Background: The Mexican economy’s high dependency on the U.S. economy is a double-edged sword. On one hand, having close ties to the biggest economy in the world – made all the more accessible because of their proximity and trade agreements – is an advantage for many industries. On the other hand, Mexico’s reliance on an external market means that many of the factors that determine the health of its economy are out of Mexico’s control. It thus has a strategic interest in reducing this dependency but faces a multitude of factors that limit its ability to do so.
What Happened: Mexico’s Federal Electricity Commission said Monday that a winter storm in Texas reduced natural gas exports from the U.S. by around 25 percent, causing blackouts in parts of northern Mexico. The shortage affected Sinaloa, Sonora, Durango, Chihuahua, Coahuila and Nuevo Leon states and disrupted production at electricity generation stations. President Andres Manuel Lopez Obrador used the occasion to point out Mexico’s high dependence on the U.S. for natural gas. Mexico’s energy secretary estimated last month that 70 percent of the country’s gas supplies came from the U.S., while the remaining 30 percent was produced domestically.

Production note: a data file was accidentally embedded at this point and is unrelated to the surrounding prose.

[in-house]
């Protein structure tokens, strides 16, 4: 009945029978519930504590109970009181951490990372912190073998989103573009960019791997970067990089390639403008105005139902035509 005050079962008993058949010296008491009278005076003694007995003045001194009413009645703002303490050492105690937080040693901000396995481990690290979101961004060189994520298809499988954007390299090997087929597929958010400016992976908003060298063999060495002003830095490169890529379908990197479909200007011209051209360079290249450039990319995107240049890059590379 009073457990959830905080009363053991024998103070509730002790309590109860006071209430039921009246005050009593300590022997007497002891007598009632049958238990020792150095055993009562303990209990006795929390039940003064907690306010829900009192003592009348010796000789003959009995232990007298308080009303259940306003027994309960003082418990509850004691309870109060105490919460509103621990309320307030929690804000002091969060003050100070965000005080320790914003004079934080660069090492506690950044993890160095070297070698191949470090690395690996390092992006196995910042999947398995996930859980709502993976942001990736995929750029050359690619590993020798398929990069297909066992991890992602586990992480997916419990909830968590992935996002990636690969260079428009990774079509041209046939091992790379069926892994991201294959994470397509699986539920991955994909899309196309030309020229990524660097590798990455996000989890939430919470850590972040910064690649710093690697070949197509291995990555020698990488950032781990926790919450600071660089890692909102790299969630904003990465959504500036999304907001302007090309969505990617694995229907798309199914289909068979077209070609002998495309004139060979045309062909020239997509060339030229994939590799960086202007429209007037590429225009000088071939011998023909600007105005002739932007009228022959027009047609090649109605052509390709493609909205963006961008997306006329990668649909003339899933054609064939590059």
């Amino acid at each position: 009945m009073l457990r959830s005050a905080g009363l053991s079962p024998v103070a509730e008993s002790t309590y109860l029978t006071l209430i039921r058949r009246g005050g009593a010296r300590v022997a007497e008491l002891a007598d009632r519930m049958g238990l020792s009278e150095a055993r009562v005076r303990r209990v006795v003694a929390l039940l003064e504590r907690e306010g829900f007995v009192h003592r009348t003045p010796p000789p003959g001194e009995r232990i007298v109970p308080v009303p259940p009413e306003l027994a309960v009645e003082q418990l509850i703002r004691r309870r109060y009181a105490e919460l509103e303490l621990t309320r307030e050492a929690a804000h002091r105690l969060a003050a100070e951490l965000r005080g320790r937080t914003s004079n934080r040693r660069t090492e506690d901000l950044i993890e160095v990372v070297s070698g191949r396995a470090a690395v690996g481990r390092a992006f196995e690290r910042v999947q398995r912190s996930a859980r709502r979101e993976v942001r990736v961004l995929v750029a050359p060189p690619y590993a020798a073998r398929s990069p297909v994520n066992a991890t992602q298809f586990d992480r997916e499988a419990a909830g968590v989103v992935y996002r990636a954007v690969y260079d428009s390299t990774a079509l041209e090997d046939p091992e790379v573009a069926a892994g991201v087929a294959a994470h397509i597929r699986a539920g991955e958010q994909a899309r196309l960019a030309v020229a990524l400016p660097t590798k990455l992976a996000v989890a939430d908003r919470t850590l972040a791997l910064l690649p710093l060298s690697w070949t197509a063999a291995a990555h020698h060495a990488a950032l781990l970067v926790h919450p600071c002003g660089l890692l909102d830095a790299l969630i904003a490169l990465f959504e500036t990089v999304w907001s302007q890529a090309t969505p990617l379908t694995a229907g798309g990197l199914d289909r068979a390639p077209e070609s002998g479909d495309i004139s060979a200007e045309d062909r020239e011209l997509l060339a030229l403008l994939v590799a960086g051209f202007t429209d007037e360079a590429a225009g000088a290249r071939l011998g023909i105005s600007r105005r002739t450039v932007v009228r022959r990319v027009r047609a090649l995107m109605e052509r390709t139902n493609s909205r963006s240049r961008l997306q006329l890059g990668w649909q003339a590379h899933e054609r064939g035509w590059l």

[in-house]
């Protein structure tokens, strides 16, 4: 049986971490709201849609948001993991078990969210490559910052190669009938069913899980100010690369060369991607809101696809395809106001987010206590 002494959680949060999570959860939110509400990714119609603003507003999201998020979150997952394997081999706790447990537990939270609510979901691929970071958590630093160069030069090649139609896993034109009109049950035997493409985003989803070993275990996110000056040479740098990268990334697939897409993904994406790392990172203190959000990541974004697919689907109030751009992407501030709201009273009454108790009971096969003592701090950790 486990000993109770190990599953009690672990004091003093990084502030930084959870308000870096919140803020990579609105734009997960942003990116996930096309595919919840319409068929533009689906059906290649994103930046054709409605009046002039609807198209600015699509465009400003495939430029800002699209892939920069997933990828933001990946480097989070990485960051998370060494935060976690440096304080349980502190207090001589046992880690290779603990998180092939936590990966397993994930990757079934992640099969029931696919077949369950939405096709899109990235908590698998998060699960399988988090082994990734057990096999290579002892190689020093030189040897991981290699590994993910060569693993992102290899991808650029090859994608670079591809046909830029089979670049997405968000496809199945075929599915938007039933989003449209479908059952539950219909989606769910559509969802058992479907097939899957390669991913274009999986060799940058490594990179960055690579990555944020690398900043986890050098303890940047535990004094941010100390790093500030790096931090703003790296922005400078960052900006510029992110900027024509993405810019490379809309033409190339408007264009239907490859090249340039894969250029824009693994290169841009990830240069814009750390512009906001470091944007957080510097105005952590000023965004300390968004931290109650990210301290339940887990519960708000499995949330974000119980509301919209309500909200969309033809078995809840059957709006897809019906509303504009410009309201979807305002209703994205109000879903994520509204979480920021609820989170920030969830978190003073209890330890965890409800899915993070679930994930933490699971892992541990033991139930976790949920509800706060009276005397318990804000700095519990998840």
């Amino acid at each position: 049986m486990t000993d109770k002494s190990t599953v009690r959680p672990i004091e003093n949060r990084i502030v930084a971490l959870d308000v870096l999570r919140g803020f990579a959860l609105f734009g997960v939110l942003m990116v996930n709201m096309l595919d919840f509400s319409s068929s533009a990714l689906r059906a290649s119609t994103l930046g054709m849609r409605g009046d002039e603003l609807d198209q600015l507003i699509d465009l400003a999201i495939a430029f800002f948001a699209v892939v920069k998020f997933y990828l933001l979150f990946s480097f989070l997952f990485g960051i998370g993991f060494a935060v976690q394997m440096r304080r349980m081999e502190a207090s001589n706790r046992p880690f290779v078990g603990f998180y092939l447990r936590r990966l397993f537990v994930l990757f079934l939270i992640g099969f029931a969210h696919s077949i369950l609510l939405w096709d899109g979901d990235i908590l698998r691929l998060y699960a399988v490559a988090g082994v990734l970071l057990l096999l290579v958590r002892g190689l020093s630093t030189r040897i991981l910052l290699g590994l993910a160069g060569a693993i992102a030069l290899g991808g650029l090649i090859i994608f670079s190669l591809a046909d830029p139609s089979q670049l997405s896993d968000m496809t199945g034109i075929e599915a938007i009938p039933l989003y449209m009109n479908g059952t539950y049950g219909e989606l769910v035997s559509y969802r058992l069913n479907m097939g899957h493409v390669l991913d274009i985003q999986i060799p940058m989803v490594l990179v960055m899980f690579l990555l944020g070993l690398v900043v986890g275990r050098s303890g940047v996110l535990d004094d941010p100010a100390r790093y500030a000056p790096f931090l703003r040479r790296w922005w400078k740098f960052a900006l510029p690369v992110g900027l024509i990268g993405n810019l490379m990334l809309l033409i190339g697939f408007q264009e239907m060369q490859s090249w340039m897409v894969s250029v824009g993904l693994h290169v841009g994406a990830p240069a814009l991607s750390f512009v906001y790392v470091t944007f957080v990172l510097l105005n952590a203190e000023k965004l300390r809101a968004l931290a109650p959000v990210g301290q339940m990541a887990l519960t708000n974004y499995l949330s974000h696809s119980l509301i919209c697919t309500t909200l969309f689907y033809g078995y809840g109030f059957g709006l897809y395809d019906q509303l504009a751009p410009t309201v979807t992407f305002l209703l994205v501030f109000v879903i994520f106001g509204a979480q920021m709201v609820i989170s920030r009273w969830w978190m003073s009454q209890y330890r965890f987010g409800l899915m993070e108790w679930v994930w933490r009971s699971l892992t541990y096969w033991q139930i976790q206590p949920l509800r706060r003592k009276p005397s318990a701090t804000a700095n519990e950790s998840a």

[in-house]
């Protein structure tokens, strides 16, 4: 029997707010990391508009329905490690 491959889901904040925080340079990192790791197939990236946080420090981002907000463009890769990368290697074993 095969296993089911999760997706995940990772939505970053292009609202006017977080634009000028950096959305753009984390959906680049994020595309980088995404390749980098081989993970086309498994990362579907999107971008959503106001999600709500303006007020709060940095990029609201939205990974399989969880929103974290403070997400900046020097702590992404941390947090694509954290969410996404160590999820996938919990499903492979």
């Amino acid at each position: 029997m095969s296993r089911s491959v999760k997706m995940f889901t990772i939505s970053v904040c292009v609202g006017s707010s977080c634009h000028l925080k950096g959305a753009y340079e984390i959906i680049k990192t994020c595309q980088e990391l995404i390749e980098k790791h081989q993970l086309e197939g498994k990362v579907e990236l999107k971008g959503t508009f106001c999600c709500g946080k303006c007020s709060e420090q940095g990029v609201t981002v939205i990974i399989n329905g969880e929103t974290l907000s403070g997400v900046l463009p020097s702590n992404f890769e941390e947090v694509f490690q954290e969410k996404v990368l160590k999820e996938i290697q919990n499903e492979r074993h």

The blackouts come amid the government’s recent efforts to reform Mexico’s electricity industry by increasing the role of the government-owned utility in the domestic market. The Federal Economic Competition Commission warned on Monday that the proposed changes could damage competition and hurt investor confidence. Mexican, U.S. and Canadian businesses have all expressed concerns over the proposed reforms.
Bottom Line: Solving the problems in Mexico’s electricity industry cannot be done without evaluating its supplies – namely, those coming from its northern neighbor. In the short term, Mexico can do little outside of negotiate with Washington as the weaker party. As mentioned in our forecast, energy is one front where we expect U.S.-Mexican relations to sour this year.